Michigan Townhalls

District Overview
#934
The MIHD71 Voter Forums admin posted this question from the 2016 Michigan Voter Guide:
Should Michigan’s Right to Work laws be expanded, repealed, or modified? Explain your position.

My top priority in entering office will be to repeal Right to Work. This backward-looking law undermines the strength of workers to collectively bargain against larger, stronger companies and businesses.

Workers create the profit of a company through the offer of their work. Some workers are considered more valuable than others--executives versus hourly employees, for instance. Workers who are valued, sought after, and generously compensated do not see a need for unions. Workers who are considered resources of labor are often seen as interchangeable. These workers need the strength of the group to reinforce their value to the workplace.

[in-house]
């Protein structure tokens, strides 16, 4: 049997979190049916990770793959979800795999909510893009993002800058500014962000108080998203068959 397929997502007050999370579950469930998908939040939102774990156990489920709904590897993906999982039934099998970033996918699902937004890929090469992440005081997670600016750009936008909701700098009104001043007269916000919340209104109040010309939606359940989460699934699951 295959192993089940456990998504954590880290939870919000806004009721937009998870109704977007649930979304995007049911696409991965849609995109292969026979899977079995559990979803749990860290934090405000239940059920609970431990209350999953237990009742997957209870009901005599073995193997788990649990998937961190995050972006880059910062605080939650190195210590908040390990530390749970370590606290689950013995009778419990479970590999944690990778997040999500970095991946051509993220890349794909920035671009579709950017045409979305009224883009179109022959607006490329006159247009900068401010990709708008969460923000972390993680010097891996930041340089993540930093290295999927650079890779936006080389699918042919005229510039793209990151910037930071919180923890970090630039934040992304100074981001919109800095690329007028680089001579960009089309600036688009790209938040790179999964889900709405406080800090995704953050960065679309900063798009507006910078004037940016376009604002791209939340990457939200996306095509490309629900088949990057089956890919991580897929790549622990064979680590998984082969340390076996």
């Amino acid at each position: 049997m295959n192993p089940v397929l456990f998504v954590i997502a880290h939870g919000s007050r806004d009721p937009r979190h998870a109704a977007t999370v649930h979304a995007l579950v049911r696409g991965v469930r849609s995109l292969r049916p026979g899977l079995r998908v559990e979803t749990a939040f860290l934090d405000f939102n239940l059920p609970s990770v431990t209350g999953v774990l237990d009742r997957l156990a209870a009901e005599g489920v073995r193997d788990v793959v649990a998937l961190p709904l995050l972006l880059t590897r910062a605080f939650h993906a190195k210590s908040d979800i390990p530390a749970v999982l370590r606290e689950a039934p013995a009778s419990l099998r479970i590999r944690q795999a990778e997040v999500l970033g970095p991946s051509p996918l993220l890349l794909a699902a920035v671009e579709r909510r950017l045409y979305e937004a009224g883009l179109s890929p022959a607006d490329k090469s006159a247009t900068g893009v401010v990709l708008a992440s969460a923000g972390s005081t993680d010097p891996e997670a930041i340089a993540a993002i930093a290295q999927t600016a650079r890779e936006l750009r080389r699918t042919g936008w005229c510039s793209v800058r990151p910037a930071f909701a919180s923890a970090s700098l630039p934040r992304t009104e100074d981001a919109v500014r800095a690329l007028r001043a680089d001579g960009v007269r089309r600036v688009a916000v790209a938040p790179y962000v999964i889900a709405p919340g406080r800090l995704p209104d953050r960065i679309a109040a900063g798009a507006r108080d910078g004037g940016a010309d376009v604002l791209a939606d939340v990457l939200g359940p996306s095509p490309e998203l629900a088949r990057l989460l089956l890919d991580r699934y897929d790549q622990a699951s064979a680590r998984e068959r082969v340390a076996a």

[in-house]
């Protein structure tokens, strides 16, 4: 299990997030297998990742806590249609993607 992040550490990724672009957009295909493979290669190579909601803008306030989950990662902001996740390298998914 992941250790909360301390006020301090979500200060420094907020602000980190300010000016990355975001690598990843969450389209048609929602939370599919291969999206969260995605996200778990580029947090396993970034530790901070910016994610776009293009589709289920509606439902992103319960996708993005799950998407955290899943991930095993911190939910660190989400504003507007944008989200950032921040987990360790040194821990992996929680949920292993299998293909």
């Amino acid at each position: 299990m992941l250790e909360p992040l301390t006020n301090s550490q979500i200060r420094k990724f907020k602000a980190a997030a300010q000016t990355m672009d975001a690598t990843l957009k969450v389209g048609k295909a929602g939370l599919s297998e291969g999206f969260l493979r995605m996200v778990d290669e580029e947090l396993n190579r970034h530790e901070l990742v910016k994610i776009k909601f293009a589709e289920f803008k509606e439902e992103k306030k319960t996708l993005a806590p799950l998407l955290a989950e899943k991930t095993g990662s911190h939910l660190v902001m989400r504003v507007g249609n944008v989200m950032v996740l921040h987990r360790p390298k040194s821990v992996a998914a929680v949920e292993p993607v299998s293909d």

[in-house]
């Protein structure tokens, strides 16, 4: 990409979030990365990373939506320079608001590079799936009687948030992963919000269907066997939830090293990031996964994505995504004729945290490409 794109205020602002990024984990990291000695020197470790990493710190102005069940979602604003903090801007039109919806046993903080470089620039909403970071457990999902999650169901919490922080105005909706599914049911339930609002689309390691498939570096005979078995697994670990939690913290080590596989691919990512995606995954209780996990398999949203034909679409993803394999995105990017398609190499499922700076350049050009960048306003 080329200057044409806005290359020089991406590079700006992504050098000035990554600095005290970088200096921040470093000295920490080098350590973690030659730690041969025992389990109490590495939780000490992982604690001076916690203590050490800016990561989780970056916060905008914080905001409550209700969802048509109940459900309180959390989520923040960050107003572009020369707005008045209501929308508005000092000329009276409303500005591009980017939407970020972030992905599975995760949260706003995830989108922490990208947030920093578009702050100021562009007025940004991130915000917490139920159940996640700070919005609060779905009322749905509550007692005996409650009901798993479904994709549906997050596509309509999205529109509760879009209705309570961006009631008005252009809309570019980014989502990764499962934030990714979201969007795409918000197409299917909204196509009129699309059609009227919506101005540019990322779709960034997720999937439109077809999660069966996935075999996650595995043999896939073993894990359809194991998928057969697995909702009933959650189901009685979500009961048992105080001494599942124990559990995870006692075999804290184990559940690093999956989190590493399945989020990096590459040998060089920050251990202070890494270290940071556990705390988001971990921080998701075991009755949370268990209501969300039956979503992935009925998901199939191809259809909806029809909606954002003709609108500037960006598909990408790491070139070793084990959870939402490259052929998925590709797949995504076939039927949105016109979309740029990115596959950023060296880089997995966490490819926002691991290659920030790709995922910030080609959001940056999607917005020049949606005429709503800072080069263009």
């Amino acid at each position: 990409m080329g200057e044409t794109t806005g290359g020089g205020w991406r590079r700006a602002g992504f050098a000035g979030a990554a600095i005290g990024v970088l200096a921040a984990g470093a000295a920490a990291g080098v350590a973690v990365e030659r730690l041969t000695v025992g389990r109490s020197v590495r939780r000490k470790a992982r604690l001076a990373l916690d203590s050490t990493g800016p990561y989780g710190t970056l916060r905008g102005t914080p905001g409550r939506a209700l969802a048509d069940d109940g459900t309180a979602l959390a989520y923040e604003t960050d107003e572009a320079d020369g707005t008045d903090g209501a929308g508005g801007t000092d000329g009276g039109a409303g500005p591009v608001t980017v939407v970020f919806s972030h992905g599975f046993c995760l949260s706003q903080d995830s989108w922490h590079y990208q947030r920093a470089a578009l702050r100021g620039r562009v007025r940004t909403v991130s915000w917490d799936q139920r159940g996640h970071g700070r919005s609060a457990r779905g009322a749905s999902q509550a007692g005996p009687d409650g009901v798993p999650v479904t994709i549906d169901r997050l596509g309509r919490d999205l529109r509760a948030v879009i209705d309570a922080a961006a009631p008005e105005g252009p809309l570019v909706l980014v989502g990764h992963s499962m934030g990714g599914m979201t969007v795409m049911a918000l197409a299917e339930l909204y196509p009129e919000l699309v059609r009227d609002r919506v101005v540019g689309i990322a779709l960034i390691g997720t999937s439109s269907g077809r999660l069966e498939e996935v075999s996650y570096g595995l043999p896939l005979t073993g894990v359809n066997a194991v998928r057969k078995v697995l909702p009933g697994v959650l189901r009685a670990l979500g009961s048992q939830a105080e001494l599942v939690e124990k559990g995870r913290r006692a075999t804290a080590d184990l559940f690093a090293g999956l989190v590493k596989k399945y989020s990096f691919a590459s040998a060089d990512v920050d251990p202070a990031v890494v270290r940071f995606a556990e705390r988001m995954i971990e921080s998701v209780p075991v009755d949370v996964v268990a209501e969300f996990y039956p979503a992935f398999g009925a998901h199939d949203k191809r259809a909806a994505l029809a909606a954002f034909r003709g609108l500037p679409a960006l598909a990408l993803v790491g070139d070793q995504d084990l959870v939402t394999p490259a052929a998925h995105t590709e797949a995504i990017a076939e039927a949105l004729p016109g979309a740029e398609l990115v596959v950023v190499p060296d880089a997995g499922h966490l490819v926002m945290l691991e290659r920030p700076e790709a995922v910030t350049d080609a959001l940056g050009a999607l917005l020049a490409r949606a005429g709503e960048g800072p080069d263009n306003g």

Workers in Michigan deserve the freedom to bargain their labor for the best return possible. They also deserve the freedom of standard workdays, weekends, health insurance coverage, a retirement plan, and a safe workplace. Unions have played a part in realizing all of these freedoms for workers.

Unions have made the middle class in Michigan (and the United States) possible. No longer do the vast majority of our population toil in dangerous jobs for the profit of a very few. However, the Right to Work movement seeks to end the freedom of wealth for the middle class and shift it back to the fewest wealthy people at the top.

Through my work as a corporate trainer, I know that the greatest assets to any business are its people. Human capital. As soon as someone enters a workplace and gains organizational and project knowledge, they have value to that workplace that cannot necessarily be replaced. Retirees take knowledge with them; separated employees do too. And that is lost revenue potential for the business. The cost of hiring and training new employees far outweighs the average cost of retaining and growing current employees. (Article: https://www.linkedin.com/pulse/20130816 ... as-turned/)